“It, somewhat, somewhat. I wasn’t scared of him, I knew him fairly well, wasn’t scared of him but he was… he had a way of kind of controlling the courtroom,” Willingham explained.
In this case, Rumsey also controlled the evidence. In addition to Harris’ statements, Rumsey kept secret the fact that Venn had a 16 gauge shotgun, like the one used to kill Linda Offord.
The defense was also never told Venn had originally identified another man in the car with him that night. The defense was never told that Venn went to see his girlfriend shortly before the killing, and she told investigators Kuenzel was not with him. He was by himself.
And there’s more. A pathologist testified the convenience store clerk had apparently struggled with her assailant, and investigators noted Venn had scratches and bruises on him consistent with that sort of struggle. Plus, Harvey Venn had Offord’s blood on the pants he wore that night.
There was no physical evidence linking Kuenzel with the crime — not a fingerprint, not a spot of blood, nothing.
Kuenzel’s trial lasted a day and a half, and when it was over, he was headed to death row. His court-appointed attorney, Bill Willingham, stepped aside at that point and Kuenzel was left without a lawyer on his case. It was during that time that a crucial deadline in the appeals process was missed. As a result, despite all of the new evidence uncovered, every subsequent appeal has been denied or dismissed because of that missed deadline.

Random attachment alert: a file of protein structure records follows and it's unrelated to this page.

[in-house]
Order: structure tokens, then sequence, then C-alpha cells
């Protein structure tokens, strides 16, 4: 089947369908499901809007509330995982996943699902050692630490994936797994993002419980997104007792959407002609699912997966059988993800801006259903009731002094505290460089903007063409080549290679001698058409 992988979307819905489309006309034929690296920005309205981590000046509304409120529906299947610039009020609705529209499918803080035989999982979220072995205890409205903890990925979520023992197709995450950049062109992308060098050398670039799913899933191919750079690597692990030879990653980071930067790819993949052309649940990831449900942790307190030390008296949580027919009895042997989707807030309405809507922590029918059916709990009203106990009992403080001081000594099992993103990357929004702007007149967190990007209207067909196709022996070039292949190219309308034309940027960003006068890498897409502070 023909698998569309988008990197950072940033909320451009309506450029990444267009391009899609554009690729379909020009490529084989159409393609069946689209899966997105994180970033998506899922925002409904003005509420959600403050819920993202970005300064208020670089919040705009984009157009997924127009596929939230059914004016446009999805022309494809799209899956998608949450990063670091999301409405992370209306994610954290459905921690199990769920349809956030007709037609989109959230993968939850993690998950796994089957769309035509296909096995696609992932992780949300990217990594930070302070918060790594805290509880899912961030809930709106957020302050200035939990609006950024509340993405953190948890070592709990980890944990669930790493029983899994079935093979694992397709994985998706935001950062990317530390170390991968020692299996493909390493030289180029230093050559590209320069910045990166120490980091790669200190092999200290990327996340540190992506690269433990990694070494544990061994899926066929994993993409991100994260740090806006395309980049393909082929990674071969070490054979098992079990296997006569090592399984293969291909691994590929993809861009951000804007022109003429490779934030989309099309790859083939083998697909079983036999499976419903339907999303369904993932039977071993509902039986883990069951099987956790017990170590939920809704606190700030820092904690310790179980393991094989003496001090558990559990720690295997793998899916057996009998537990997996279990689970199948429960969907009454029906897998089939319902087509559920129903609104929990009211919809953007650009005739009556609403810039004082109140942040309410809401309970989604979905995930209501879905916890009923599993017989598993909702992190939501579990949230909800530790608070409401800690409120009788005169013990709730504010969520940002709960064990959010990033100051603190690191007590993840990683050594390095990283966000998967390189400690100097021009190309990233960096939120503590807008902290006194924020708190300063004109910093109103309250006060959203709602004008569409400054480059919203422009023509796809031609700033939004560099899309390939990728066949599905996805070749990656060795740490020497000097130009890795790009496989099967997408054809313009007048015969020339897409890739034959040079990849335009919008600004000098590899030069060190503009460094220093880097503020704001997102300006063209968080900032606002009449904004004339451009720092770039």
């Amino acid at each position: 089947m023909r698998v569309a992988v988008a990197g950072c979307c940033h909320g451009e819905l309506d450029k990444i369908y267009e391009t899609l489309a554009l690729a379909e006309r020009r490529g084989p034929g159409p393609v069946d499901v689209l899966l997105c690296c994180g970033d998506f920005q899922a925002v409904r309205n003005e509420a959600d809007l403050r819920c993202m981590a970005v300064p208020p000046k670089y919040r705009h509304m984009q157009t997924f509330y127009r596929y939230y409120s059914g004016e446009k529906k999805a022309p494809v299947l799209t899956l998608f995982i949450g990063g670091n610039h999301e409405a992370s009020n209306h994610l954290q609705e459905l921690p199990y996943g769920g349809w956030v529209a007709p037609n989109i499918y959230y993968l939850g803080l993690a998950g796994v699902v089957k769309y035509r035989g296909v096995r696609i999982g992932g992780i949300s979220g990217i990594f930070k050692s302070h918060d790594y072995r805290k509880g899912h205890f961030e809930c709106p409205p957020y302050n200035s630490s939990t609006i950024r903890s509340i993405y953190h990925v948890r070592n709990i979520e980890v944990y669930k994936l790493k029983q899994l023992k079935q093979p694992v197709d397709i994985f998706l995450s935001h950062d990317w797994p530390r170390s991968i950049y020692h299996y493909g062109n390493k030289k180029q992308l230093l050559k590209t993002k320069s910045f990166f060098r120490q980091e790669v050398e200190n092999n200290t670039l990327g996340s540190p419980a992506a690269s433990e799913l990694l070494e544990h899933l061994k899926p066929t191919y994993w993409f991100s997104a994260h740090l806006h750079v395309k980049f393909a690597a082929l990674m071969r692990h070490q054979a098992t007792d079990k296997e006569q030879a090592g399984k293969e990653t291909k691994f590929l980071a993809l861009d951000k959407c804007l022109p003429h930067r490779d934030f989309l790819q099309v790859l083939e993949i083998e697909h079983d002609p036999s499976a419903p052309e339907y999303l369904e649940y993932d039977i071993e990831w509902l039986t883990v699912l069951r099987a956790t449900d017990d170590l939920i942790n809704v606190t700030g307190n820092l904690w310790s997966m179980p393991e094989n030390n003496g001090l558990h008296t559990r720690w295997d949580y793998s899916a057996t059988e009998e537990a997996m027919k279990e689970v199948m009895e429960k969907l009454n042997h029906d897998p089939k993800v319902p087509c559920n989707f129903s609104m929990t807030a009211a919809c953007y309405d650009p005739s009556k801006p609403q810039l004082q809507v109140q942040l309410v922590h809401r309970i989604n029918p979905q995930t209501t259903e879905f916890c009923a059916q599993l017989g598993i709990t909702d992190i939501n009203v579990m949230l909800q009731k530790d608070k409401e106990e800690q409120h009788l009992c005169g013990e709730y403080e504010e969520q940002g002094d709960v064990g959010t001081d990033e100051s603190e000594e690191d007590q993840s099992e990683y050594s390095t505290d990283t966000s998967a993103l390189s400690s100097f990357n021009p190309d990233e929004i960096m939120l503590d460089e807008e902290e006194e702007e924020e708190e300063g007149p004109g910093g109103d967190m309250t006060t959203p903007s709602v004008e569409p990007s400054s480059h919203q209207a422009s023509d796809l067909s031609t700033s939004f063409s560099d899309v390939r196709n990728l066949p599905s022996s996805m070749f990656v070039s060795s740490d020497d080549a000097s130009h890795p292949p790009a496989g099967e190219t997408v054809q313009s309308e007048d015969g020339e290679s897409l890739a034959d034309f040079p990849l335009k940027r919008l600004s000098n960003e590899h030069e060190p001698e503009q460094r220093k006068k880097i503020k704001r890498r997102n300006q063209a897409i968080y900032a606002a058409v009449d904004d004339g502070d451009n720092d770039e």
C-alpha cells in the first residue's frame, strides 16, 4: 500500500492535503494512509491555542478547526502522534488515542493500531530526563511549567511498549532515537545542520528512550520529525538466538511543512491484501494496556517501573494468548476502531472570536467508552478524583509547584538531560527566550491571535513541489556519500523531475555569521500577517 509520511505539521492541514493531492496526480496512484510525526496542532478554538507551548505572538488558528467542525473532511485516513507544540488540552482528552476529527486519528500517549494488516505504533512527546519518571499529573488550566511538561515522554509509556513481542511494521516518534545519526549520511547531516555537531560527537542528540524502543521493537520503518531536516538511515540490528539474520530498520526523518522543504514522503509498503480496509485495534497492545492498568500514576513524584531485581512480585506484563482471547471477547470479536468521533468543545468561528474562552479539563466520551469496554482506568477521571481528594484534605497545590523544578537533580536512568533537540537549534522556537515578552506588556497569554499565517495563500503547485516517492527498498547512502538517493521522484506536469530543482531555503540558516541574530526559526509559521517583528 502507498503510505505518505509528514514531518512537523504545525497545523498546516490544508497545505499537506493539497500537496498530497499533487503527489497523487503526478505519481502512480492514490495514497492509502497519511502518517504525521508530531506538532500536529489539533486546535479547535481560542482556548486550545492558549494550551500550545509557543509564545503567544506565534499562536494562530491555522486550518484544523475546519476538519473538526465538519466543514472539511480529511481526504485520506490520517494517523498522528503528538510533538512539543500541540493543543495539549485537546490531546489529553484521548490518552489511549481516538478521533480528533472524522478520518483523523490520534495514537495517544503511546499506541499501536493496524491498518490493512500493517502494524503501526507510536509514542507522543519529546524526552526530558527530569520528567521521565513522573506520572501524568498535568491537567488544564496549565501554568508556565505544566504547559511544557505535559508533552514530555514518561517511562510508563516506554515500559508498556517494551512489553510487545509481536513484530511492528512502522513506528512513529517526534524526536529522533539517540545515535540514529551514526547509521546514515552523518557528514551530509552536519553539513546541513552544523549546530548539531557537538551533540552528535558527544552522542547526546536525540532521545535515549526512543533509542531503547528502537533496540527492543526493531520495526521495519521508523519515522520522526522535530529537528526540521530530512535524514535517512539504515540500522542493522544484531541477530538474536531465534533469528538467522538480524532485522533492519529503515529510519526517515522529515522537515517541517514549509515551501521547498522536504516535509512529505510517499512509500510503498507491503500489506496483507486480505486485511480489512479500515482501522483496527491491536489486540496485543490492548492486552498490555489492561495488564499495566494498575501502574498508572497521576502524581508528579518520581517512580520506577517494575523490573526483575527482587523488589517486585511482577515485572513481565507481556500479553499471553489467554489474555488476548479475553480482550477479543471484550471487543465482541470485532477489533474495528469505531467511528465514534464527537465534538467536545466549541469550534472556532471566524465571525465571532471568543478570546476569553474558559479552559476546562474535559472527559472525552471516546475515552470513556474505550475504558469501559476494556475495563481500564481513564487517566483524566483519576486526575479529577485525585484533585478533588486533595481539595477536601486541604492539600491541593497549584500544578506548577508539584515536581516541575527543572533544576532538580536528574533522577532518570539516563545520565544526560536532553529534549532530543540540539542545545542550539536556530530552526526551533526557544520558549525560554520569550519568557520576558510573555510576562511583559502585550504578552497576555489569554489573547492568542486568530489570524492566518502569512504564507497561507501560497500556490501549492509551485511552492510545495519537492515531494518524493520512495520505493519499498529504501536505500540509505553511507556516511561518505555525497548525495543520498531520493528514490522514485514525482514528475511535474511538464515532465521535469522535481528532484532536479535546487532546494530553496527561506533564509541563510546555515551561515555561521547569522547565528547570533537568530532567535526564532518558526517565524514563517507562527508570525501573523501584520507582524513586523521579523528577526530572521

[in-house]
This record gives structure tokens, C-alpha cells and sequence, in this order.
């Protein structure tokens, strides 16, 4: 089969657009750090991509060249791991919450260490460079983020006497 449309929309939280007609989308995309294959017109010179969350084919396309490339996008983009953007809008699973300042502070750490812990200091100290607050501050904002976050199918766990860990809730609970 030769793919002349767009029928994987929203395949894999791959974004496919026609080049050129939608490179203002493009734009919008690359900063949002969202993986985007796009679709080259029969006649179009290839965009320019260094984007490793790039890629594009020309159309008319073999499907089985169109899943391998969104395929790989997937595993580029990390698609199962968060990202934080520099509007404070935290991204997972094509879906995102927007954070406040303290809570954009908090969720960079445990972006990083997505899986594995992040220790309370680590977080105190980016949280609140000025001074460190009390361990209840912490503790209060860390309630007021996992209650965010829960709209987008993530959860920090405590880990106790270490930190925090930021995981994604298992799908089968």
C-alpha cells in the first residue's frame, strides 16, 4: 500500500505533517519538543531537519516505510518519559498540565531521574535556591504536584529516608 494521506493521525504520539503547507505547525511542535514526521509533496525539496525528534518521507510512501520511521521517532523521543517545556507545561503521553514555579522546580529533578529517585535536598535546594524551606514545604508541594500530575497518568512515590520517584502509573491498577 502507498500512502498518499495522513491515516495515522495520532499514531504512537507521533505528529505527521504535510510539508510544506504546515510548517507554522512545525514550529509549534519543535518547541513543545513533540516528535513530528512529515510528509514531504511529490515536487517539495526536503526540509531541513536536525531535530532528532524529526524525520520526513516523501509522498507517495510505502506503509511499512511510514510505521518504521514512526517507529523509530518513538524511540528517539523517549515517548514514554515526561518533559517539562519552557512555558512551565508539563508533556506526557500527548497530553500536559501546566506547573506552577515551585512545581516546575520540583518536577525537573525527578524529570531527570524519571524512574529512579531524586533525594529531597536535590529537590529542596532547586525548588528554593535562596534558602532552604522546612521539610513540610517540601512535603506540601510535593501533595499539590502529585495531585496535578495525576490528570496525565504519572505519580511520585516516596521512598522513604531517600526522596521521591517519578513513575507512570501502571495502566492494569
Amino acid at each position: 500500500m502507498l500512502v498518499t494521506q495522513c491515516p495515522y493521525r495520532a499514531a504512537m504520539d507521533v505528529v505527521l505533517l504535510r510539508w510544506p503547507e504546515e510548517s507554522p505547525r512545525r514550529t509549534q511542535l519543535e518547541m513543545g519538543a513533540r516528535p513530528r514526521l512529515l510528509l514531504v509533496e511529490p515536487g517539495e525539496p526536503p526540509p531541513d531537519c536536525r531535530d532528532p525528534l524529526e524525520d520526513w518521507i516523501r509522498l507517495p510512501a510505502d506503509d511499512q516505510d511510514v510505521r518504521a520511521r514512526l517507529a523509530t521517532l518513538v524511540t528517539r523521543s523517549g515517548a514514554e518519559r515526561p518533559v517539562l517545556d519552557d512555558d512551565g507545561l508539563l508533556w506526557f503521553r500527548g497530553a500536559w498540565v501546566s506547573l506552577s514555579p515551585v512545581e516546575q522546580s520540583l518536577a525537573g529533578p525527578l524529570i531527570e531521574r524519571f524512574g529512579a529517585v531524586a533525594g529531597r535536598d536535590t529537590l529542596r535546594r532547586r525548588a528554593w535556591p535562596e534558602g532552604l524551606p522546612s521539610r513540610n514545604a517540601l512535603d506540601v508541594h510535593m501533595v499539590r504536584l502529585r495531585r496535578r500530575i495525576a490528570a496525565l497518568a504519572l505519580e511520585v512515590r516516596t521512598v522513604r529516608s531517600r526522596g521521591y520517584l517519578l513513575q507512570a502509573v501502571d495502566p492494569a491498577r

Alabama Attorney General Luther Strange says those rules, and deadlines, are there for a reason.
“We don’t want anyone who’s not guilty to be on death row but we’re pretty certain, we’re certain he’s not innocent,” said Strange.
“It’s obvious that all of this evidence that wasn’t heard at the time of trial would have had an impact in the mind of the jurors,” counters David Kochman, who now represents Kuenzel. “We can’t allow this to go forward. This is about innocence, this is about protecting life.”
One week ago, Kuenzel’s attorneys filed a new set of briefs with the Alabama Supreme Court. They’re asking the court to recognize this is an extraordinary case with extraordinary circumstances. They only want a hearing where they can present all of the evidence. If they are not successful, the state can file a petition to set a date for Kuenzel’s execution.
Harvey Venn is still living in the Sylacauga area. He got out of prison in 1998, but he wouldn’t talk with us. He’s going through a divorce right now and Robert Rumsey, who is now in private practice, is handling that case for him. Rumsey wouldn’t speak with us, either.
April Harris, the young woman who thought she saw Kuenzel and Venn inside the store that night, eventually married one of the investigators in the case.
With all the evidence pointing to Venn as the killer, how was Kuenzel convicted?
We asked his attorney that question, and he says Kuenzel never took the stand in his own defense to rebuke the testimony of Harvey Venn.
There was also circumstantial evidence that incriminated Kuenzel. One of the worst things that happened was Kuenzel’s mother tried to hire someone to provide an alibi for her son, and that came out in court. So in the end, the jury believed Venn.